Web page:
How can we fight surveillance capitalism?

Over the past decade, we’ve seen the rise of a new kind of corporate power, one built on an almost unprecedented level of digital surveillance, fueled by the demands of the global advertising industry—a phenomenon that Harvard professor emerita Shoshana Zuboff calls “surveillance capitalism.” Google, Facebook, and Amazon have built businesses that are worth trillions, yet the functioning of their algorithms remains entirely opaque to both users and regulators. How should we deal with this problem? Will breaking them up cause more problems than it solves? To answer these and other related questions, CJR spent this week conducting a “slow interview” on its Galley discussion platform with author and freedom-of-information activist Cory Doctorow, whose latest book is called How to Destroy Surveillance Capitalism.” In addition to writing science-fiction novels, Doctorow is also a special consultant to the Electronic Frontier Foundation, and holds an honorary doctorate in computer science from the Open University in the UK, where he is a visiting professor.

Both in his book and in our interview, Doctorow argues that Zuboff and others are right to be afraid of massive corporations like Google and Facebook, and their ability to track our every move online, or insert themselves into every conversation or transaction, because monopolies smother competition and innovation. But he says the idea that these digital behemoths can influence our thoughts or behavior through the power of their algorithms or ad targeting methods is mostly bunk. “Every person who’s claimed to have built a system of effective, long-term persuasion was either kidding themselves or the rest of us,” he says. The advertising industry loves to claim that it can trigger purchases and other behavior by using certain images or playing on human emotion, but most of that is flim-flam, says Doctorow, and the efforts of the digital platforms are likely not much more successful. Even Facebook’s notorious sociological experiment from 2010, in which it tried to encourage users to vote by offering an “I Voted” sticker, had an impact of less than 0.5 percent.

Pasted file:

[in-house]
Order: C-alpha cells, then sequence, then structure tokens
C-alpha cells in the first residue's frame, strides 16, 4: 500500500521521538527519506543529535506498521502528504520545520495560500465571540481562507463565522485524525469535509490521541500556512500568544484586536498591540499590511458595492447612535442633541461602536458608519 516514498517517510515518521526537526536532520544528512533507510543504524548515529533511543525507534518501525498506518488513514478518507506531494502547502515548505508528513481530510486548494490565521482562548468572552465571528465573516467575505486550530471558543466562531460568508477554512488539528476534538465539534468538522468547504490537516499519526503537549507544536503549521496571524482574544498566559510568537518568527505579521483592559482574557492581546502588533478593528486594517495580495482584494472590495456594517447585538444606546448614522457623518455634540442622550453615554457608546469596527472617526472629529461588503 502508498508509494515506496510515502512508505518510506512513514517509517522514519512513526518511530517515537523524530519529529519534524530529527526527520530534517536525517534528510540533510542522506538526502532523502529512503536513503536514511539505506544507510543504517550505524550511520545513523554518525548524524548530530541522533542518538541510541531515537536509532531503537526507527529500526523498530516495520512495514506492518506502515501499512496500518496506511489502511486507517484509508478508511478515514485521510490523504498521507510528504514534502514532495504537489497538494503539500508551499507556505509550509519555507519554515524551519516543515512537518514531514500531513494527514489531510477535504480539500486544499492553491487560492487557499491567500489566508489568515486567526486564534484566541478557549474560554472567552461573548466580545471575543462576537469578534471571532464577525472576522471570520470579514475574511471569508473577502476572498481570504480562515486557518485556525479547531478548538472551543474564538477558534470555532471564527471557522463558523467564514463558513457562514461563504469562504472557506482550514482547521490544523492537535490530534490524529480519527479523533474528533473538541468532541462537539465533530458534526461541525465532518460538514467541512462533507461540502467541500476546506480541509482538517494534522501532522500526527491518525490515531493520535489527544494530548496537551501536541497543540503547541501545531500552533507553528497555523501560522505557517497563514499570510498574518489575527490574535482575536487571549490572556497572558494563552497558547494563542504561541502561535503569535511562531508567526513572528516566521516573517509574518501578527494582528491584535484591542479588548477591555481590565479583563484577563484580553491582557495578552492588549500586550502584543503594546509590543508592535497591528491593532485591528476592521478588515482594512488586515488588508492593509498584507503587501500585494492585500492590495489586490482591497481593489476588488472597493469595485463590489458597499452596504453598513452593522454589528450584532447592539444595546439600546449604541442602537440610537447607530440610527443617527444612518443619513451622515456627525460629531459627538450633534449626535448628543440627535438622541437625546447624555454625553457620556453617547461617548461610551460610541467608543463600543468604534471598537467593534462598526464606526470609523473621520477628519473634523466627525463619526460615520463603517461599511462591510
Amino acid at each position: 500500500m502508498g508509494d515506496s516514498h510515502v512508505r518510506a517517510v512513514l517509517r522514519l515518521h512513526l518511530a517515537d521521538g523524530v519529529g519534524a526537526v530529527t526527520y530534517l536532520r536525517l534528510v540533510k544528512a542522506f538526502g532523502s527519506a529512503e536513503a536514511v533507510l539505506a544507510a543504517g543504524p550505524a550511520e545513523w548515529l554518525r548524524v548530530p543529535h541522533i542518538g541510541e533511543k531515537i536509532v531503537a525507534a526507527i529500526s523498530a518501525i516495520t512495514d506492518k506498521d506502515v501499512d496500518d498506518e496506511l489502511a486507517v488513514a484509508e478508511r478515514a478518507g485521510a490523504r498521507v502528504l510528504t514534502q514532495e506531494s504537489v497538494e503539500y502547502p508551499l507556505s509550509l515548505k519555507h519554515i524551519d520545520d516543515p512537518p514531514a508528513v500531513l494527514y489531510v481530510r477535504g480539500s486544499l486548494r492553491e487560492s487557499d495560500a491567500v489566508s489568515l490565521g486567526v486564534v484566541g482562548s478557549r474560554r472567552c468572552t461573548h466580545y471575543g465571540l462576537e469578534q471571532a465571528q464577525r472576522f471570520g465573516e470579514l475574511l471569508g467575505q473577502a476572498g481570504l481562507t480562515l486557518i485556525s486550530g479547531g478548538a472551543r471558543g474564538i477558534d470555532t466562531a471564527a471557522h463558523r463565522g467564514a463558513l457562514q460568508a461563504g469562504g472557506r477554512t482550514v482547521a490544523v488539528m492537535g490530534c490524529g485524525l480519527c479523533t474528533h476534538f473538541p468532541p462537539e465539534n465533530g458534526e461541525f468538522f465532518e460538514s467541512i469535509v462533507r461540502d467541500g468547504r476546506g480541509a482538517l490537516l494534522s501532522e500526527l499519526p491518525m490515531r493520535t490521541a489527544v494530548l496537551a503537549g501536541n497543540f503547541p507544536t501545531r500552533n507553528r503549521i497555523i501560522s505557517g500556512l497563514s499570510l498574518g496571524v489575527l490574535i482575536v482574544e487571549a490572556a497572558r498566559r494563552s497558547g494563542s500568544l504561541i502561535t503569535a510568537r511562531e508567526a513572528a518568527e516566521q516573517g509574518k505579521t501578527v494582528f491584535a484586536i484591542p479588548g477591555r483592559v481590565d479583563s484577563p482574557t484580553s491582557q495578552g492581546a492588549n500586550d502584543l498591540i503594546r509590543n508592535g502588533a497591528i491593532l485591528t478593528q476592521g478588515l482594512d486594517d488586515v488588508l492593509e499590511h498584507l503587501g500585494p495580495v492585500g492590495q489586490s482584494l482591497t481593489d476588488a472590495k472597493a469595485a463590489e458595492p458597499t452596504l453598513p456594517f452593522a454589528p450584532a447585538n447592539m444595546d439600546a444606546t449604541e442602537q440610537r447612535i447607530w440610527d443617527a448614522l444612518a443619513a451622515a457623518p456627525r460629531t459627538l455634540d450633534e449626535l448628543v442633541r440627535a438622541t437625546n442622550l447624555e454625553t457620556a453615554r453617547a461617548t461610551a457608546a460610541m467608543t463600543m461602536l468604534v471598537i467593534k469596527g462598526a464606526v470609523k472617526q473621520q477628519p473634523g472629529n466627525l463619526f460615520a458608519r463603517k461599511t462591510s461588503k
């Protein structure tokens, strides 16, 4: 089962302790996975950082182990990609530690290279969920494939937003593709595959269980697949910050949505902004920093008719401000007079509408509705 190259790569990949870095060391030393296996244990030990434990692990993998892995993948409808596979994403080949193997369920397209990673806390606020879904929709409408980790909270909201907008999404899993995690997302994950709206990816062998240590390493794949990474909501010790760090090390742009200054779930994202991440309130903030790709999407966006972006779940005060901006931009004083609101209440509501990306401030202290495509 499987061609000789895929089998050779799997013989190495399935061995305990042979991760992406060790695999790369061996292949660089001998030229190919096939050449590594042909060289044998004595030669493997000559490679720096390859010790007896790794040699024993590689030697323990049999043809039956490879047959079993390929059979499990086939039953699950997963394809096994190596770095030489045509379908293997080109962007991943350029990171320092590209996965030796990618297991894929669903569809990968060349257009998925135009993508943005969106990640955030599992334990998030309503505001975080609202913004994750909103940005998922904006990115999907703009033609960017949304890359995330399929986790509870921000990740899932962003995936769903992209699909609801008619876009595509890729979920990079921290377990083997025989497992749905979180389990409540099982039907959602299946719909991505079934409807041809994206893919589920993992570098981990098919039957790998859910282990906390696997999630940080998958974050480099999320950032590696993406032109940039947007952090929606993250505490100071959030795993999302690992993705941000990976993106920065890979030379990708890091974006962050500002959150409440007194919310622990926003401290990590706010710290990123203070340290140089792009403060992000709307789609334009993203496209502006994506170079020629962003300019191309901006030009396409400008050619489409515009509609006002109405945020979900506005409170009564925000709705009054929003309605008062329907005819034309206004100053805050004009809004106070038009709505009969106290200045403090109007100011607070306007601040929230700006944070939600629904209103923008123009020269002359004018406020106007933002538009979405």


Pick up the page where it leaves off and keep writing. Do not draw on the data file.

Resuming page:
But while Facebook and Google may not have a secret power to affect our decisions, that doesn’t mean they aren’t dangerous, Doctorow argues. The way they coerce us into doing their bidding, he says, is not through psychological tricks, but by using their monopoly powers to restrict our choices—by forcing us to use their app stores, dominating our search results, and commodifying our relationships and then holding them hostage within walled gardens. They also exercise their power via political influence, he argues—using their monopoly profits to lobby against technology regulation, including laws that would open up those walled gardens. “If we can freely choose which apps run on our devices, seize control over our locked-in social relations, and have a competing and diverse search industry,” Doctorow says, “not only will Big Tech have less control over our lives, they will also face competitive pressure that will deprive them of the monopoly rents they use to pursue political projects.”